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Researching UK Women Professionals in SET: A Critical Review of Current Approaches

Sarah Barnard, Abigail Powell, Barbara Bagilhole, Andrew Dainty


In the UK and elsewhere, progress and achievements in tackling the under-representation of women in science, engineering and technology (SET) are far outweighed by the investment in this area in terms of both research and initiatives. The authors attempt to explain this by presenting a critical analysis of the development of research on women professionals in SET. This critique is structured around four approaches identified in the literature: essentialist constructions of science and gender; barriers facing women professionals in SET; the assimilation of women in SET; and the business case for change. It is argued that existing research in the field does not always offer practical solutions for change and has a tendency to situate women as part of the problem. It concludes that future research and solutions must be multi-faceted, evidence-based and policy oriented if equality is to be perceived not only as a ‘women’s issue’ and real cultural change is to be instigated in the sector.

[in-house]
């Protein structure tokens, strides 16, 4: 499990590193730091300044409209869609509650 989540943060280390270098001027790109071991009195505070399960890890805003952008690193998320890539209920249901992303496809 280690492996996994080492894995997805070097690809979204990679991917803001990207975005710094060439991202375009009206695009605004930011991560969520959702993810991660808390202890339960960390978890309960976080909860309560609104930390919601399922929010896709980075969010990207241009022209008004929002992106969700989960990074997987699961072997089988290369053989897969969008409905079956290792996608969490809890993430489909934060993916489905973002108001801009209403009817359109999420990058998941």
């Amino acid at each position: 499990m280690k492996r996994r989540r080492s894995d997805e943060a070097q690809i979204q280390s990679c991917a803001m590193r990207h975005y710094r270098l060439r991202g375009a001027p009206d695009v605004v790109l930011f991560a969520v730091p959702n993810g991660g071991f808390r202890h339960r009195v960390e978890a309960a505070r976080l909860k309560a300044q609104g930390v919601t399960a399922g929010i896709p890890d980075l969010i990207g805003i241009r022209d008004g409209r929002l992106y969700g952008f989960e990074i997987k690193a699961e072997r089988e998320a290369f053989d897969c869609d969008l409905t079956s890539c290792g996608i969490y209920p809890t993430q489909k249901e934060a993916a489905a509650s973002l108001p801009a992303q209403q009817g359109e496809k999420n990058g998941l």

science, engineering and technology, professions, cultures, occupations, gender

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